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The politics of climate change

Politics cloud the issue of climate change.
Politics cloud the issue of climate change. We have a global economy driven by fossil fuels. Whoever controls the energy controls the power. Some have it and want to keep it. Others lack it but want to grab it.
The first political argument often cited is a flat out denial that our climate is warming. However, the scientific evidence is very clear. There are over a thousand years worth of data in tree rings, sediment cores, ice cores, corals, and historical records. The retreat of glaciers and polar ice during the 20th Century has been quantified, and in the case of glaciers, is visible to the naked eye. Along with lab experiments and 160 years of temperature records, the case for warming is undeniable.
A second political argument recognizes a changing climate, but does not ascribe that change to human causes. The evidence used to deny human implication in climate change is the shifts between 17 major ice ages and warming periods that occurred during the Pleistocene.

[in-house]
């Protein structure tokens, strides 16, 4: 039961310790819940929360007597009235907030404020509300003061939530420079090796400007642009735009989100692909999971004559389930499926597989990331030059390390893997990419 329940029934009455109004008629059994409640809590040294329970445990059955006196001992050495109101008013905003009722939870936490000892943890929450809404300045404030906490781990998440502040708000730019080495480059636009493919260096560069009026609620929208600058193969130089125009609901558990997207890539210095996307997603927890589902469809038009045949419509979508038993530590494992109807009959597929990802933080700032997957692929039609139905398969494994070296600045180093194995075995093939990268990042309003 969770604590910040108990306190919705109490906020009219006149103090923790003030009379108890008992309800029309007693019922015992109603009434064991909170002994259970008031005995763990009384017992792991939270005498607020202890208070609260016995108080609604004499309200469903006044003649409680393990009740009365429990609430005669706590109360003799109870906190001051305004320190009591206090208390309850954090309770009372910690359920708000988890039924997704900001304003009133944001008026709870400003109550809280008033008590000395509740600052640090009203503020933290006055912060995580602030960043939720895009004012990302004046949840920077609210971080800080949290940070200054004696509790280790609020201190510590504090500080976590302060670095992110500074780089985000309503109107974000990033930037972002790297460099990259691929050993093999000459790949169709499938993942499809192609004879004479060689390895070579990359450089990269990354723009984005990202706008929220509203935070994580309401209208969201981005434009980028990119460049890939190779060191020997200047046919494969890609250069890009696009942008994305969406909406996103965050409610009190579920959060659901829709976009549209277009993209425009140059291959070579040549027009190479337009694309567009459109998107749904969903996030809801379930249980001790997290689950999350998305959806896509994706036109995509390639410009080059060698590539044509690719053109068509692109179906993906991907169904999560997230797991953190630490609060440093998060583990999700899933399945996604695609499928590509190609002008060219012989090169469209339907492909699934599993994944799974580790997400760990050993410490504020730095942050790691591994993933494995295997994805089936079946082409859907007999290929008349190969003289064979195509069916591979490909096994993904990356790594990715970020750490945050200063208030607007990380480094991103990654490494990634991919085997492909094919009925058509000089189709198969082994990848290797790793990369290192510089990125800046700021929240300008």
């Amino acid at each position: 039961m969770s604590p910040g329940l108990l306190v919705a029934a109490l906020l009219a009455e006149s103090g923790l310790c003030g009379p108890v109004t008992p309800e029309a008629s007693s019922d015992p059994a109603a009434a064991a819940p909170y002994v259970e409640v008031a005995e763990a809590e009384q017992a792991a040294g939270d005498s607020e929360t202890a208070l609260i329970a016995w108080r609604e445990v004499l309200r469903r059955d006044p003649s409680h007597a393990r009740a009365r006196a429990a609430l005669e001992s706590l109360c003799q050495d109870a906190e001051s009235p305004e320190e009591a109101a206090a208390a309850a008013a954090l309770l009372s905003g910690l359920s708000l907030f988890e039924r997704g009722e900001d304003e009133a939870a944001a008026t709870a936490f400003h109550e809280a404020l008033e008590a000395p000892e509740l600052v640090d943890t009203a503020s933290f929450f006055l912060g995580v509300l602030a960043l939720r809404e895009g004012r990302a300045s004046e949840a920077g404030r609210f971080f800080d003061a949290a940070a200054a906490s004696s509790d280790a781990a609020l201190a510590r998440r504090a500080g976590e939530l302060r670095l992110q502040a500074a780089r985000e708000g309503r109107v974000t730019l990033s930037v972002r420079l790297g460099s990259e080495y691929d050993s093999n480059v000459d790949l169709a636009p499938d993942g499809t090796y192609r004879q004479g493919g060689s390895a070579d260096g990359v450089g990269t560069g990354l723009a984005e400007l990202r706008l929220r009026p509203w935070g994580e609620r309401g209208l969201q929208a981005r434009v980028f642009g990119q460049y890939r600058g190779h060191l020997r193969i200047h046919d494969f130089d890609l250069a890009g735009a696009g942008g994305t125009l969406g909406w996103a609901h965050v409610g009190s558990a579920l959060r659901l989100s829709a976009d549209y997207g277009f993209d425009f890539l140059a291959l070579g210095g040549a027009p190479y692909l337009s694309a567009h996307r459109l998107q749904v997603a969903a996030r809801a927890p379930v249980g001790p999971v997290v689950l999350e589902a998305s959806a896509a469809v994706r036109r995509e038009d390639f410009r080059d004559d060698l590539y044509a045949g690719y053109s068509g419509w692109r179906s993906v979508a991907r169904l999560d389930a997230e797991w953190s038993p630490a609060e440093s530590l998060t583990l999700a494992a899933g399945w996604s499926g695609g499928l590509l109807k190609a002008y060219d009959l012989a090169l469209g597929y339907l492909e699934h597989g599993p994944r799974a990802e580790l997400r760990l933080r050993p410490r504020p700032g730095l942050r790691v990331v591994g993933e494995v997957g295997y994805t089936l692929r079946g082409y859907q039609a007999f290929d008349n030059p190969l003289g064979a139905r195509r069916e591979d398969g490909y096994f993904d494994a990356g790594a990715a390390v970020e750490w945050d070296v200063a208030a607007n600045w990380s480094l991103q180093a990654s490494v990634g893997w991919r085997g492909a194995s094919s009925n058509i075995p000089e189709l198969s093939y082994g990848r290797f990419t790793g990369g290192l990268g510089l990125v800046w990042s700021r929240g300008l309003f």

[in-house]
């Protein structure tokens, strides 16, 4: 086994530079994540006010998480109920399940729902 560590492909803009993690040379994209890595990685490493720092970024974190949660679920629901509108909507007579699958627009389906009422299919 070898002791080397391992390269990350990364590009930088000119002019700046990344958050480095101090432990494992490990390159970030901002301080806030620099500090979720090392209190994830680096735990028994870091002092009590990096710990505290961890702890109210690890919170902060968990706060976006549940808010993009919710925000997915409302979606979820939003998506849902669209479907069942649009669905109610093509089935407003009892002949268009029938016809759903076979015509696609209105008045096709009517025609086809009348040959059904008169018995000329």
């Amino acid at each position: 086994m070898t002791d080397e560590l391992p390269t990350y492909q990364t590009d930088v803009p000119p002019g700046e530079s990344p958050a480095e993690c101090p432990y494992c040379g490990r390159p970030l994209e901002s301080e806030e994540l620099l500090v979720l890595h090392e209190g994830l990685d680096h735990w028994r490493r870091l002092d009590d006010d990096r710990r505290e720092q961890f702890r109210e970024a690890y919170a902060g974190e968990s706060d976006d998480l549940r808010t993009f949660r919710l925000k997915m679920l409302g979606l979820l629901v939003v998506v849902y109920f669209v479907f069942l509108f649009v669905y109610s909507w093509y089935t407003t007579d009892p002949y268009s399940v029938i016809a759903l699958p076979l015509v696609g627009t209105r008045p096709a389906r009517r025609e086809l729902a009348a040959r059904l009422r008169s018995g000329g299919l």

In light of that, we discuss natural triggers for changing climate.
Climate can be altered by short and long-term changes in the atmosphere, like volcanoes, global fires releasing greenhouse gasses, or the asteroid that ended the Cretaceous. Every three to seven years there are linked changes in the atmosphere and ocean that cause El Nio events. Every decade or so there is a sunspot cycle and every 75 years or so, there is an effect that modulates those sunspot cycles. The latter can change climate for several hundred years in parts of the earth (but not all of the earth). An example could be the Little Ice Age of Europe between the years 1100 and 1300. Variations in the Earth's orbit around the sun likely caused the recent ice ages of the Pleistocene. Most of these methods increase or decrease energy from the sun to force climate change.